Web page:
When I read that Neal Stephenson was going to release a new book, I got really excited. I own all of his books from Snow Crash forward. I was really interested to hear about the topic of the new book.
Here is the general description:
Anathem is set on a planet called Arbre, where the protagonist, Erasmas, is among a cohort of secluded scientists, philosophers and mathematicians who are called upon to save the world from impending catastrophe. Erasmas - Raz to his friends - has spent most of his life inside a 3,400-year-old sanctuary. The rest of society — the Sæcular world — is described as an "endless landscape of casinos and megastores that is plagued by recurring cycles of booms and busts, dark ages and renaissances, world wars and climate change." Their planet, Arbre, has a history and culture that is roughly analogous to Earth. Resident scholars, including Raz, are unexpectedly summoned by a frightened Sæcular power to leave their monastic stronghold in the hope that they may prevent an approaching catastrophe.
At first, I was just confused, and then I was a bit concerned. I read a lot of tech blogs ( Boing Boing, Makezine, Hack-a-day), and there is this outright contempt for people who don't believe in evolution, man-made global warming, and other science based "facts". They seem to paint this picture of this select group of Tech geeks that believe in science "facts", and then there are the rest of us who just care about what Paris Hilton and Britney Spears are doing. Maybe that's my misunderstanding, but that's what it sounds like to me. So I was afraid this new book was going to be another disposition on this dichotomy. However, I am such a big fan of NS's topics and style, I got the book anyway.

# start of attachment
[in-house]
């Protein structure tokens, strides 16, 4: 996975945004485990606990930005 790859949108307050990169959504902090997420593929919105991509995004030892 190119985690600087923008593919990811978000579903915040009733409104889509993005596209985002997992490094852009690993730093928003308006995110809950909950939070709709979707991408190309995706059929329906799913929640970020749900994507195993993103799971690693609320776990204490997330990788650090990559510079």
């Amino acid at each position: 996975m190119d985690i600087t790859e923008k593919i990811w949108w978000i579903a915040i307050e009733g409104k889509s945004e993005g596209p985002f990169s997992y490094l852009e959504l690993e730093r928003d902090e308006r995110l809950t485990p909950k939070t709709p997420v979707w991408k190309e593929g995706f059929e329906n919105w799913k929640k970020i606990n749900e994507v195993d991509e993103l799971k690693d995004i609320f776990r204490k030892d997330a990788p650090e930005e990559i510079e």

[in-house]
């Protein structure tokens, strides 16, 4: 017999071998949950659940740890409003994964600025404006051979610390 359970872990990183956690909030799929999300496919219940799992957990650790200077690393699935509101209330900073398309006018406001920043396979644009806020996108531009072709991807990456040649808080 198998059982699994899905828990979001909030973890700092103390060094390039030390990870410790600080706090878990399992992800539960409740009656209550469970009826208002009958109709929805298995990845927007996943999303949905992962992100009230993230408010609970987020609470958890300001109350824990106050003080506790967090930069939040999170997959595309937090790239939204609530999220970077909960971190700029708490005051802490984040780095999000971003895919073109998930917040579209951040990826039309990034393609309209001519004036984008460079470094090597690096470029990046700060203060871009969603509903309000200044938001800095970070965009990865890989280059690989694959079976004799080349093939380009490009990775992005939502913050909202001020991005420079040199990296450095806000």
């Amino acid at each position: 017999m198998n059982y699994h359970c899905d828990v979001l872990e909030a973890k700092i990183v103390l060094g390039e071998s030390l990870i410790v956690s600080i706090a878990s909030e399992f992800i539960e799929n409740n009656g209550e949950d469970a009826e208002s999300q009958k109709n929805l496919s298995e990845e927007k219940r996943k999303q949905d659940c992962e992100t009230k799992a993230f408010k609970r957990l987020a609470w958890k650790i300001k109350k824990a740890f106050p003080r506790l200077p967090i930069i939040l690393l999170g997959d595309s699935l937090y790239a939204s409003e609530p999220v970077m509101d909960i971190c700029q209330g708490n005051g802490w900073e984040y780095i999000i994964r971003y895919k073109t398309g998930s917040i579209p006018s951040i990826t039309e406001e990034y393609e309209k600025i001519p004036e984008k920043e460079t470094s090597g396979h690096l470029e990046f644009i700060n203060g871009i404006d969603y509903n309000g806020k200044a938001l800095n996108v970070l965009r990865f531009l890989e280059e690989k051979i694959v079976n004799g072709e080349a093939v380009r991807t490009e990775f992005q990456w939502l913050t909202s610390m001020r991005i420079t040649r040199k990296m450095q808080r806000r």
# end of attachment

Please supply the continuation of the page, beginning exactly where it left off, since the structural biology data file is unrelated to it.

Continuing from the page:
I am about 120 pages through this 910 page monstrosity. At first, it was really difficult to grasp all of the meaning of the sentences because all of the vocabulary is made up. I am horrible at pronunciation, so I know I am creating fictional ways of saying these words. After about 60 or so pages, you start to get a little bit more comfortable with the words, and Stephenson picks the perfect time to start building the mystery.
I am very happy with the book so far. The issues above that I was concerned about are there, but Stephenson is not very heavy-handed with it.
Here is one good quote from the book that I think applies to me:
"Boredom is the mask that frustration wears."
The question is what to do about it.
The "secluded scientists" are basically just Augustinians Monks or at least characatures of them, but they just study a different topic. It is an interesting point to see that this same behavior is rationalized when studying Pythagoras' theorem, but it is sheer folly when it is the Old Testament.
Well, I will try to do another update half way through the book and also at the end. If I get "carried away to a dream world of magic", then I might not post again until the end.